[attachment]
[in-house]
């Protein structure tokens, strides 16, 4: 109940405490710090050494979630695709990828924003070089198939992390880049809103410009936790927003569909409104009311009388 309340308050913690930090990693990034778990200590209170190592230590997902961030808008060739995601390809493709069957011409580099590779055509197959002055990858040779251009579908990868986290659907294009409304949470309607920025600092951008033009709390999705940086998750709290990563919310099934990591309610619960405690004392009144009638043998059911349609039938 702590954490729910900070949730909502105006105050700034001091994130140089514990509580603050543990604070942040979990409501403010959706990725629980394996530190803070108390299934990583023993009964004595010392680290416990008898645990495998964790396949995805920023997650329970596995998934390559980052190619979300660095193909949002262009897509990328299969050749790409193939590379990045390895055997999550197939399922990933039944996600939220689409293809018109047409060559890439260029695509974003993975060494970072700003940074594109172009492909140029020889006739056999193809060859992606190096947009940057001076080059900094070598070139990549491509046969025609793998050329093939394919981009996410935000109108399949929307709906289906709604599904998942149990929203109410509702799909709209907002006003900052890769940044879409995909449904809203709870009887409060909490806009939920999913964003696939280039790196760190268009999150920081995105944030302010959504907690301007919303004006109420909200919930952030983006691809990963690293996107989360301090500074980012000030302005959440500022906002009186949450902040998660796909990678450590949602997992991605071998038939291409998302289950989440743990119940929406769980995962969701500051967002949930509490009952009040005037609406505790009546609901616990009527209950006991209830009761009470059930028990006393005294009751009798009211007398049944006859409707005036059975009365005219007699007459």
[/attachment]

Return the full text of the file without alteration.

[in-house]
């Protein structure tokens, strides 16, 4: 109940405490710090050494979630695709990828924003070089198939992390880049809103410009936790927003569909409104009311009388 309340308050913690930090990693990034778990200590209170190592230590997902961030808008060739995601390809493709069957011409580099590779055509197959002055990858040779251009579908990868986290659907294009409304949470309607920025600092951008033009709390999705940086998750709290990563919310099934990591309610619960405690004392009144009638043998059911349609039938 702590954490729910900070949730909502105006105050700034001091994130140089514990509580603050543990604070942040979990409501403010959706990725629980394996530190803070108390299934990583023993009964004595010392680290416990008898645990495998964790396949995805920023997650329970596995998934390559980052190619979300660095193909949002262009897509990328299969050749790409193939590379990045390895055997999550197939399922990933039944996600939220689409293809018109047409060559890439260029695509974003993975060494970072700003940074594109172009492909140029020889006739056999193809060859992606190096947009940057001076080059900094070598070139990549491509046969025609793998050329093939394919981009996410935000109108399949929307709906289906709604599904998942149990929203109410509702799909709209907002006003900052890769940044879409995909449904809203709870009887409060909490806009939920999913964003696939280039790196760190268009999150920081995105944030302010959504907690301007919303004006109420909200919930952030983006691809990963690293996107989360301090500074980012000030302005959440500022906002009186949450902040998660796909990678450590949602997992991605071998038939291409998302289950989440743990119940929406769980995962969701500051967002949930509490009952009040005037609406505790009546609901616990009527209950006991209830009761009470059930028990006393005294009751009798009211007398049944006859409707005036059975009365005219007699007459």